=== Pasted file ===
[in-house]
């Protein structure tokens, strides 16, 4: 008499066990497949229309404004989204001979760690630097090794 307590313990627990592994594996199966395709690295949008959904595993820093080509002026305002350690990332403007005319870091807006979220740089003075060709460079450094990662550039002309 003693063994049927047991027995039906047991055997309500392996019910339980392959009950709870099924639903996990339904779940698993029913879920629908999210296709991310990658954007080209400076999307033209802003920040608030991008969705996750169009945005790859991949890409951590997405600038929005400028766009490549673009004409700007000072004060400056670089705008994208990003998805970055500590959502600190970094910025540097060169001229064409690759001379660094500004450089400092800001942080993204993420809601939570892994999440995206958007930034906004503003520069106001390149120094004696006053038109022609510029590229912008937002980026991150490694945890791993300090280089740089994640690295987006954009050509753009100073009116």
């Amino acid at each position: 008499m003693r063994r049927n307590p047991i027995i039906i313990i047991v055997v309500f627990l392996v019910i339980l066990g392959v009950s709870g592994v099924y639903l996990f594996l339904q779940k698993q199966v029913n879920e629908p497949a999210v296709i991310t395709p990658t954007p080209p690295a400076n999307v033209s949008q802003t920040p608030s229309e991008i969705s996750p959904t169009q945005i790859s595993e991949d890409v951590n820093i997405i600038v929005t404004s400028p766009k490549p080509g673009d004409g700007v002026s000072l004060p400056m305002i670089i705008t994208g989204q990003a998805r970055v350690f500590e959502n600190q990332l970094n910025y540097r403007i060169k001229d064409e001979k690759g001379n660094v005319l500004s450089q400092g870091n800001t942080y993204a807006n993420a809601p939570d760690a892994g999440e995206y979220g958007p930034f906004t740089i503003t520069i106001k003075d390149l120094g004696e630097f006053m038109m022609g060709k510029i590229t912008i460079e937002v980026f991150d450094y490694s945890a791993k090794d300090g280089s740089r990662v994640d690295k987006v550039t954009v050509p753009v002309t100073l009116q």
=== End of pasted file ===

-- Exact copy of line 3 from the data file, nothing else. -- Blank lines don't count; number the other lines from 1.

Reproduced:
């Amino acid at each position: 008499m003693r063994r049927n307590p047991i027995i039906i313990i047991v055997v309500f627990l392996v019910i339980l066990g392959v009950s709870g592994v099924y639903l996990f594996l339904q779940k698993q199966v029913n879920e629908p497949a999210v296709i991310t395709p990658t954007p080209p690295a400076n999307v033209s949008q802003t920040p608030s229309e991008i969705s996750p959904t169009q945005i790859s595993e991949d890409v951590n820093i997405i600038v929005t404004s400028p766009k490549p080509g673009d004409g700007v002026s000072l004060p400056m305002i670089i705008t994208g989204q990003a998805r970055v350690f500590e959502n600190q990332l970094n910025y540097r403007i060169k001229d064409e001979k690759g001379n660094v005319l500004s450089q400092g870091n800001t942080y993204a807006n993420a809601p939570d760690a892994g999440e995206y979220g958007p930034f906004t740089i503003t520069i106001k003075d390149l120094g004696e630097f006053m038109m022609g060709k510029i590229t912008i460079e937002v980026f991150d450094y490694s945890a791993k090794d300090g280089s740089r990662v994640d690295k987006v550039t954009v050509p753009v002309t100073l009116q």